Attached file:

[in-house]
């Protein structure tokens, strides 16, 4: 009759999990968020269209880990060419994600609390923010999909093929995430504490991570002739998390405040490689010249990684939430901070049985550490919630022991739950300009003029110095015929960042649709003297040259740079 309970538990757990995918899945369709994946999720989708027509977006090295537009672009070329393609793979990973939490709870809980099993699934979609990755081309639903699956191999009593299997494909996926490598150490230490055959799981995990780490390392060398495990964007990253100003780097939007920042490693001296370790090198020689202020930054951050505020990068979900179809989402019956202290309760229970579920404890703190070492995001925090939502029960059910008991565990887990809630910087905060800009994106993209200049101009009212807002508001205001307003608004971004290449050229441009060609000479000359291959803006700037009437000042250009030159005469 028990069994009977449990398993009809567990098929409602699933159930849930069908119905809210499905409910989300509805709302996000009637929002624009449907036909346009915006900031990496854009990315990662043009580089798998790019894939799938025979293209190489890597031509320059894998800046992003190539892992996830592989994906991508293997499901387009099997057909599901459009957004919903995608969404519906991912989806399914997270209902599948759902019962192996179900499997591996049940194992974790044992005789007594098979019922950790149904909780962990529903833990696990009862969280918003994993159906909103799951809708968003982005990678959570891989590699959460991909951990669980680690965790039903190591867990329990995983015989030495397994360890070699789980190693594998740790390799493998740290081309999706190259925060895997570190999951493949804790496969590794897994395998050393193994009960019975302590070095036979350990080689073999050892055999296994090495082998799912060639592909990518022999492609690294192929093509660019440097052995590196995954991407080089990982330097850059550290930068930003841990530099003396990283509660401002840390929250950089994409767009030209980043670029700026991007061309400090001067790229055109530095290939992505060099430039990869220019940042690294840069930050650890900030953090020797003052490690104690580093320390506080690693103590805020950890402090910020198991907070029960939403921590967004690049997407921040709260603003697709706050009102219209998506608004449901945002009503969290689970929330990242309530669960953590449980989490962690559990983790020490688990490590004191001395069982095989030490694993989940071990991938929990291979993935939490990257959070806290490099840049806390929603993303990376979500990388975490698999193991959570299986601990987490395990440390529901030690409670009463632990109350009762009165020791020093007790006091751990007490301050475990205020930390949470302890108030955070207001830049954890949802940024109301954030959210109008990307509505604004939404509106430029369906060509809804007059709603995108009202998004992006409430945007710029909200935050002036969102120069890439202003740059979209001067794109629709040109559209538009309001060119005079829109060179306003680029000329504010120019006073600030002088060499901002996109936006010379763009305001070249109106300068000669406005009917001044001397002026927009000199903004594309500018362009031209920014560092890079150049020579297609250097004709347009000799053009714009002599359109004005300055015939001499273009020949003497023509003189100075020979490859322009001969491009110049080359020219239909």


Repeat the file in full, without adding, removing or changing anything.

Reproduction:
[in-house]
């Protein structure tokens, strides 16, 4: 009759999990968020269209880990060419994600609390923010999909093929995430504490991570002739998390405040490689010249990684939430901070049985550490919630022991739950300009003029110095015929960042649709003297040259740079 309970538990757990995918899945369709994946999720989708027509977006090295537009672009070329393609793979990973939490709870809980099993699934979609990755081309639903699956191999009593299997494909996926490598150490230490055959799981995990780490390392060398495990964007990253100003780097939007920042490693001296370790090198020689202020930054951050505020990068979900179809989402019956202290309760229970579920404890703190070492995001925090939502029960059910008991565990887990809630910087905060800009994106993209200049101009009212807002508001205001307003608004971004290449050229441009060609000479000359291959803006700037009437000042250009030159005469 028990069994009977449990398993009809567990098929409602699933159930849930069908119905809210499905409910989300509805709302996000009637929002624009449907036909346009915006900031990496854009990315990662043009580089798998790019894939799938025979293209190489890597031509320059894998800046992003190539892992996830592989994906991508293997499901387009099997057909599901459009957004919903995608969404519906991912989806399914997270209902599948759902019962192996179900499997591996049940194992974790044992005789007594098979019922950790149904909780962990529903833990696990009862969280918003994993159906909103799951809708968003982005990678959570891989590699959460991909951990669980680690965790039903190591867990329990995983015989030495397994360890070699789980190693594998740790390799493998740290081309999706190259925060895997570190999951493949804790496969590794897994395998050393193994009960019975302590070095036979350990080689073999050892055999296994090495082998799912060639592909990518022999492609690294192929093509660019440097052995590196995954991407080089990982330097850059550290930068930003841990530099003396990283509660401002840390929250950089994409767009030209980043670029700026991007061309400090001067790229055109530095290939992505060099430039990869220019940042690294840069930050650890900030953090020797003052490690104690580093320390506080690693103590805020950890402090910020198991907070029960939403921590967004690049997407921040709260603003697709706050009102219209998506608004449901945002009503969290689970929330990242309530669960953590449980989490962690559990983790020490688990490590004191001395069982095989030490694993989940071990991938929990291979993935939490990257959070806290490099840049806390929603993303990376979500990388975490698999193991959570299986601990987490395990440390529901030690409670009463632990109350009762009165020791020093007790006091751990007490301050475990205020930390949470302890108030955070207001830049954890949802940024109301954030959210109008990307509505604004939404509106430029369906060509809804007059709603995108009202998004992006409430945007710029909200935050002036969102120069890439202003740059979209001067794109629709040109559209538009309001060119005079829109060179306003680029000329504010120019006073600030002088060499901002996109936006010379763009305001070249109106300068000669406005009917001044001397002026927009000199903004594309500018362009031209920014560092890079150049020579297609250097004709347009000799053009714009002599359109004005300055015939001499273009020949003497023509003189100075020979490859322009001969491009110049080359020219239909």